It’s mid-week and warm. We’re in a fishing village, between a sea-blue sky and its beach below, with hardly a tourist in sight.
The name of the small town is Cetara, on the Amalfi Coast.
We sit under the shade of a cafe umbrella and gaze out to sea. There are no crowds, and no urge to do anything other than let the warmth weigh down on us beneath the sun’s dazzle.
Families, mainly Italian and aged from bambini to nonni, sprawl and splash on the shore beyond our table. Sails skip over wind ripples.
To our left there is an excitement of voices. Our eyes follow the sound. A team of camera bearers cluster around a young man in charge.
“Jump!” he commands. Behind us, gentler voices echo his order.
We turn to look. In the shade of an old arch a girl balances precariously on a bollard.
She is around ten years old, and wears dark glasses and a summer dress. Her hand is on her hip, and her chin tilts defiantly towards the cameras.
The order to leap comes again, but still she hesitates. We watch her frown beneath the elegant flop of her sunhat … Sophia Loren? Or child?
She bites her lip, considers her glory, her place on the pedestal … then suddenly she leaps.
She flies upwards, arms wide to the sky. Cameras click in a frenzy, snapping happiness. The girl lands. Her sandalled feet skid to a crumple, she giggles, and stands up to dust herself off.
Now it’s her brother’s turn.
He is a few self-conscious years older. He leans against the inner wall of the arch in a suit of shimmering blue, his bow tie hot beneath his scowl. The camera team try a few tentative instructions. The would-be-man turns slightly, eyes dark in his broad face.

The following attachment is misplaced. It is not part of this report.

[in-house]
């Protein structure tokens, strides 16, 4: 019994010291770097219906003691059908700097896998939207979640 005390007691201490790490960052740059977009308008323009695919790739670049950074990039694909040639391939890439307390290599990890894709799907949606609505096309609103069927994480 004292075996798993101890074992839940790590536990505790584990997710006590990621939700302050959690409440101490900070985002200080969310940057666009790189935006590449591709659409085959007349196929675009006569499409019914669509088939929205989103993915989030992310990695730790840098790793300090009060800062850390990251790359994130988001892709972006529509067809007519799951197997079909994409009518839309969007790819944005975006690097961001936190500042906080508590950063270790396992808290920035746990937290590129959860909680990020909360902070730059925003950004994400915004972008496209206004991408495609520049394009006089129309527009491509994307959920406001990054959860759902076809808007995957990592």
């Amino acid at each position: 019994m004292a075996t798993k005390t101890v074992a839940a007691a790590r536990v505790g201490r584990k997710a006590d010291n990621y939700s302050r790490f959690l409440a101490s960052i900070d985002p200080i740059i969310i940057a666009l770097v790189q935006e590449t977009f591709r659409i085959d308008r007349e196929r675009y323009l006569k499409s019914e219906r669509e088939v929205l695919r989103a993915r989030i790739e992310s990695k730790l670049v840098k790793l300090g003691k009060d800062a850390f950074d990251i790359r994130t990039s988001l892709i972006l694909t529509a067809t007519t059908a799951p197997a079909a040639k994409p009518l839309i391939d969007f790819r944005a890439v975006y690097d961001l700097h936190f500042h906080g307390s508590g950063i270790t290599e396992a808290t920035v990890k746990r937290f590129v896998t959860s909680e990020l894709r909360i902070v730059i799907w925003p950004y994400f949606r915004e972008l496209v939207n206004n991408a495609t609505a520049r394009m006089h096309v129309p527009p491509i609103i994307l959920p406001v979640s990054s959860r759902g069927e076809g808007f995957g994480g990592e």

It might be his first communion but he knows how he wants to be remembered.
We turn away … let the sea take back our attention.
Beyond the harbour walls a white yacht smudges against the light. Boys dive and swim.
On the grey-stone piers another small crowd flounces through its communion photo shoot.
The pace is local … and the day is hot. Why move?
The sun blazes off the coloured tiles on the dome of the church of St Peter – a reminder of the bounty and peril of the sea.
We have our share of the bounty – our day of idleness and our ‘colatura di alici‘ – the anchovy sauce for which Cetara is famous. It sits on the table between us, bought from a small shop in the shadow of the grey stone tower.
It’s a tough tower, a bad-tempered, aged fist, built centuries ago to keep out the pirates and Saracen raiders of the Amalfi Coast. It’s easy to see why they wanted Cetara.
There may be scars here, but it feels easy, relaxed … relaxed enough for a stranger to invite me up to their balcony to get a better angle for a photograph of the church.
Thoughts amble through my heat-hazed mind. I move my chair to catch the sun. This is a place to ‘be’.
We do leave … eventually.
Copyright Georgie Knaggs & The Phraser 2018